The aim of the research was to reflect on how community-led planning could be best supported by Planning Aid England in a changing environment. The research recommendations were set within the context of funding cuts, local government reorganisation, policy change and the localism and devolution agenda in planning (including neighbourhood planning)
Cycle BOOM (Funder: EPSRC)
Research Team: Oxford Brookes University, Emma Street University of Reading, University of West England, and Cardiff University
The aim of the research was to develop a better understanding of how the design of the built environment and technology shapes engagement with, and experience of cycling as people get older, and how this affects their independent mobility, health and wellbeing. And following this; to provide advice to policy makers and practitioners on how the built environment and technology could be better designed to support and promote cycling among current and future older generations in order to improve independent living, health and wellbeing.
The investigation considered the built environment and technological ‘system’ at different scales from the micro-level (e.g. bicycles, equipment and cycle paths), the meso-level (e.g. housing, street design/layout and cycle routes) to the macro-level (e.g. land use patterns and information/service provision). It also considered the influence of early life experience in shaping later life outcomes and therefore the wider social/cultural, organizational, environmental, economic and technological changes over time.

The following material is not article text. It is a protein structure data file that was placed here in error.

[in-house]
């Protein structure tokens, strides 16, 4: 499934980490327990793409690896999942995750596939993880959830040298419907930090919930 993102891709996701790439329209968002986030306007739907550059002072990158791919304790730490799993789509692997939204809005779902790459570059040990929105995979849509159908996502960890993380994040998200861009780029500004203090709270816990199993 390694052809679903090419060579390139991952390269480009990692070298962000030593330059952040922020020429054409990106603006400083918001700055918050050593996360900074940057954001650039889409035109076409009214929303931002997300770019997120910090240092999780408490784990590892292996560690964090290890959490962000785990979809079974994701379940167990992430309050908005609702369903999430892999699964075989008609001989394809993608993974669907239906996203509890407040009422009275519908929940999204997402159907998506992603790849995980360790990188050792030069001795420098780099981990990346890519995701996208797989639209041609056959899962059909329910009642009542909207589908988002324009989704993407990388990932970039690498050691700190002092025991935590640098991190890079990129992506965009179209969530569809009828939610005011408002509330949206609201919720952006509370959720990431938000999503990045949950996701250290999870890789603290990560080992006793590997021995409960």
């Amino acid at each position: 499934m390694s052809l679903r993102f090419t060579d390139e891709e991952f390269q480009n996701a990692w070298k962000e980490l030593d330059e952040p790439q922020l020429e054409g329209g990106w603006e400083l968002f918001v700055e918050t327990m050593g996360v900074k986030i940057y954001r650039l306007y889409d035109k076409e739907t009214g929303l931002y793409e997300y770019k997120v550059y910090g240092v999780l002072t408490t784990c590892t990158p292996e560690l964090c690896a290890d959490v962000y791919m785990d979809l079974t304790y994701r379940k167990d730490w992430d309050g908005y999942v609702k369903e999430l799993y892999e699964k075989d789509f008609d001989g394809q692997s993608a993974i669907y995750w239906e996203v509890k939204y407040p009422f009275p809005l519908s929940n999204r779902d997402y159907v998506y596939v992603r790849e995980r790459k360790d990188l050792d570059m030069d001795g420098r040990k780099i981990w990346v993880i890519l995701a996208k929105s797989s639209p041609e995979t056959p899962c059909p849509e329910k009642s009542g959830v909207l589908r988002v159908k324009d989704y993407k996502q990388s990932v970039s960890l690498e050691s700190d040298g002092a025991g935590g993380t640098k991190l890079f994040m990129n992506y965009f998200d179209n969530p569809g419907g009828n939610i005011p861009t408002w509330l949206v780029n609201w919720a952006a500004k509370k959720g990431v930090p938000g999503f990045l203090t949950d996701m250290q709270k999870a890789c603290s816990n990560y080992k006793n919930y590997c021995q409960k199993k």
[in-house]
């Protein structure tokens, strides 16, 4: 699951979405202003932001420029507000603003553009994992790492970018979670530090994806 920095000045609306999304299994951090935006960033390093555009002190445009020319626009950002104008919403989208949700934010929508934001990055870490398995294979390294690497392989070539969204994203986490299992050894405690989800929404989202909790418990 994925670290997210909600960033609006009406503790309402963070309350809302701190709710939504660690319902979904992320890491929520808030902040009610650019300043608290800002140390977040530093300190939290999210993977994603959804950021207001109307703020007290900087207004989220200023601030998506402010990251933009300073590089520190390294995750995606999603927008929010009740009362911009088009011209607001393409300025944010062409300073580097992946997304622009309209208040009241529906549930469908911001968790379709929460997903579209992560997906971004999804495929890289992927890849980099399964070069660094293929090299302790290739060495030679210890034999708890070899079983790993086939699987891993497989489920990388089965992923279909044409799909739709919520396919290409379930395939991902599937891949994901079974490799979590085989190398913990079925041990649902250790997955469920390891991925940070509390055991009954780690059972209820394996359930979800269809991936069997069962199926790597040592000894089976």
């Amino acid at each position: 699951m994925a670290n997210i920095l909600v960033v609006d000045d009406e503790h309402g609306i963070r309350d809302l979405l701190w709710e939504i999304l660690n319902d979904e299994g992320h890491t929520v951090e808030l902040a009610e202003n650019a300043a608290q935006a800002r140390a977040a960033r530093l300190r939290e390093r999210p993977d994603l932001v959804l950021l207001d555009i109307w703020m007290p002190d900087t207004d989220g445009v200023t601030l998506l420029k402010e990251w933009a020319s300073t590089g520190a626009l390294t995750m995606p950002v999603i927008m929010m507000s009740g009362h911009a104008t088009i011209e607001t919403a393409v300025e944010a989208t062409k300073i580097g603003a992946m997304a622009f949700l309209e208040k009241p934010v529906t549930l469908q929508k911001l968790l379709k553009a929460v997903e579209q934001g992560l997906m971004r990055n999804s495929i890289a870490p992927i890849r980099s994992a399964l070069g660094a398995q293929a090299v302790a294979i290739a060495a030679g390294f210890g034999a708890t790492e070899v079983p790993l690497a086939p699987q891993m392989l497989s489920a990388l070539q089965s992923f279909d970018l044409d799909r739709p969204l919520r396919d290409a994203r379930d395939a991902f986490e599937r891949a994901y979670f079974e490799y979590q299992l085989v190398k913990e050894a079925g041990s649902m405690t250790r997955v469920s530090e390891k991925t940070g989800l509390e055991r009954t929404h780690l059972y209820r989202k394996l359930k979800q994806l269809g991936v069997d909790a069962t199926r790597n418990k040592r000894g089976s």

The Accuracy of Consensus Real Estate Forecasts Revisited
For institutional real estate investors, forecasts of future costs, rents, vacancy rates, yields etc. and future returns for assets, sectors, regions, country and across other asset classes are key inputs into decisions about stock selection and tactical and strategic asset allocation. Consequently, the ability of real estate forecasters to provide investment organisations with forecasts that add value should be a concern to both users and producers of real estate forecasts. Beginning in 1999, the IPF’s Consensus Forecasts have provided a rich source of data on market expectations of real estate investors. Building on previous research that has evaluated the accuracy of the IPF Consensus Forecasts, this study updates this existing work on the accuracy of rental growth, capital growth and total returns at the All Property level. In addition, it evaluates forecasting accuracy at the sector level. Given that real estate forecasters have stated that their main contribution is to identify relative rather than absolute performance, the availability of sector level forecasts presented an opportunity to assess the extent to which the consensus forecasts were able to predict the relative performance of each sector. Further, since it has been argued that failures in forecasting real estate returns are caused by limitations in yield forecasting, a further contribution of the research is that it evaluates the performance of the yield forecasts implied in the relationship between the explicit forecasts of rental and capital growth.